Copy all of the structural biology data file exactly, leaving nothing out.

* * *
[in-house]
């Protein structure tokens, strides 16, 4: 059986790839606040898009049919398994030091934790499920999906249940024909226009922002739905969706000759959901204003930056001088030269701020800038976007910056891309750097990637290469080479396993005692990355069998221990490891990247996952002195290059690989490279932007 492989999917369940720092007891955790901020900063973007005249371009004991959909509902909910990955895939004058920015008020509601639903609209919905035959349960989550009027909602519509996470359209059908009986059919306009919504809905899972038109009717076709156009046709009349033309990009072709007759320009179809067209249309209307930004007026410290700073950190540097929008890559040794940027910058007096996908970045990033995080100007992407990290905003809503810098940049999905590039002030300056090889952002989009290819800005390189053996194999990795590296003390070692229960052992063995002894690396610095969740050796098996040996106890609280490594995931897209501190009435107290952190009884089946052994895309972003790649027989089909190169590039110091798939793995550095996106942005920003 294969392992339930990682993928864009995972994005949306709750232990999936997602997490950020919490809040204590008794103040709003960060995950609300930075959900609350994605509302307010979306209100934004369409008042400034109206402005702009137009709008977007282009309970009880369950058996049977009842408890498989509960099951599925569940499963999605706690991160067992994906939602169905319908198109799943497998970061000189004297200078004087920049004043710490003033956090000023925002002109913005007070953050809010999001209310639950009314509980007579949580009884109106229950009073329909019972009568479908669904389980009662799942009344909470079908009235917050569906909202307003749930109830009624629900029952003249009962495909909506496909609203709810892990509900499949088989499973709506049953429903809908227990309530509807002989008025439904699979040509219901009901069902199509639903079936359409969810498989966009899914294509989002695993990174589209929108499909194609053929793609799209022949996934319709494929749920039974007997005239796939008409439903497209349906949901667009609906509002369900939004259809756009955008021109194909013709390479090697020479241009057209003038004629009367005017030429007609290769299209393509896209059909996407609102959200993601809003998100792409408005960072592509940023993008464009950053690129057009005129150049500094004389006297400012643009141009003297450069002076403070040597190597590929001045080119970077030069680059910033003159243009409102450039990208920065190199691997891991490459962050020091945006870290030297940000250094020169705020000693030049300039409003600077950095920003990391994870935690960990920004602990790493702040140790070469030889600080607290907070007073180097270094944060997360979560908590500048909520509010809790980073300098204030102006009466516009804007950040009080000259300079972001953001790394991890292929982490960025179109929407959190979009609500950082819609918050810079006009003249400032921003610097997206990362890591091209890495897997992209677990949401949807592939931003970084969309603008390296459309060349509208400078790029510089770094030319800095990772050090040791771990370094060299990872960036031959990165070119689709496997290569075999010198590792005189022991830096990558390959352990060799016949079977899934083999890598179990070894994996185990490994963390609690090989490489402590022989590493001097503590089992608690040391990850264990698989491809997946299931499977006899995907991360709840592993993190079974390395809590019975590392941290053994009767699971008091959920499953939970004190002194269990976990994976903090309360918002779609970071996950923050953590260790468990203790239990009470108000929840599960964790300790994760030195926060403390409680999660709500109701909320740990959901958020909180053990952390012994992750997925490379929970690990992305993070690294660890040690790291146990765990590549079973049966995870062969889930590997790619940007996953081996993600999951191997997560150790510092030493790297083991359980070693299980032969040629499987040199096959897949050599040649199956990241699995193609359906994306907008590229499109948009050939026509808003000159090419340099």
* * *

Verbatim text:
[in-house]
């Protein structure tokens, strides 16, 4: 059986790839606040898009049919398994030091934790499920999906249940024909226009922002739905969706000759959901204003930056001088030269701020800038976007910056891309750097990637290469080479396993005692990355069998221990490891990247996952002195290059690989490279932007 492989999917369940720092007891955790901020900063973007005249371009004991959909509902909910990955895939004058920015008020509601639903609209919905035959349960989550009027909602519509996470359209059908009986059919306009919504809905899972038109009717076709156009046709009349033309990009072709007759320009179809067209249309209307930004007026410290700073950190540097929008890559040794940027910058007096996908970045990033995080100007992407990290905003809503810098940049999905590039002030300056090889952002989009290819800005390189053996194999990795590296003390070692229960052992063995002894690396610095969740050796098996040996106890609280490594995931897209501190009435107290952190009884089946052994895309972003790649027989089909190169590039110091798939793995550095996106942005920003 294969392992339930990682993928864009995972994005949306709750232990999936997602997490950020919490809040204590008794103040709003960060995950609300930075959900609350994605509302307010979306209100934004369409008042400034109206402005702009137009709008977007282009309970009880369950058996049977009842408890498989509960099951599925569940499963999605706690991160067992994906939602169905319908198109799943497998970061000189004297200078004087920049004043710490003033956090000023925002002109913005007070953050809010999001209310639950009314509980007579949580009884109106229950009073329909019972009568479908669904389980009662799942009344909470079908009235917050569906909202307003749930109830009624629900029952003249009962495909909506496909609203709810892990509900499949088989499973709506049953429903809908227990309530509807002989008025439904699979040509219901009901069902199509639903079936359409969810498989966009899914294509989002695993990174589209929108499909194609053929793609799209022949996934319709494929749920039974007997005239796939008409439903497209349906949901667009609906509002369900939004259809756009955008021109194909013709390479090697020479241009057209003038004629009367005017030429007609290769299209393509896209059909996407609102959200993601809003998100792409408005960072592509940023993008464009950053690129057009005129150049500094004389006297400012643009141009003297450069002076403070040597190597590929001045080119970077030069680059910033003159243009409102450039990208920065190199691997891991490459962050020091945006870290030297940000250094020169705020000693030049300039409003600077950095920003990391994870935690960990920004602990790493702040140790070469030889600080607290907070007073180097270094944060997360979560908590500048909520509010809790980073300098204030102006009466516009804007950040009080000259300079972001953001790394991890292929982490960025179109929407959190979009609500950082819609918050810079006009003249400032921003610097997206990362890591091209890495897997992209677990949401949807592939931003970084969309603008390296459309060349509208400078790029510089770094030319800095990772050090040791771990370094060299990872960036031959990165070119689709496997290569075999010198590792005189022991830096990558390959352990060799016949079977899934083999890598179990070894994996185990490994963390609690090989490489402590022989590493001097503590089992608690040391990850264990698989491809997946299931499977006899995907991360709840592993993190079974390395809590019975590392941290053994009767699971008091959920499953939970004190002194269990976990994976903090309360918002779609970071996950923050953590260790468990203790239990009470108000929840599960964790300790994760030195926060403390409680999660709500109701909320740990959901958020909180053990952390012994992750997925490379929970690990992305993070690294660890040690790291146990765990590549079973049966995870062969889930590997790619940007996953081996993600999951191997997560150790510092030493790297083991359980070693299980032969040629499987040199096959897949050599040649199956990241699995193609359906994306907008590229499109948009050939026509808003000159090419340099």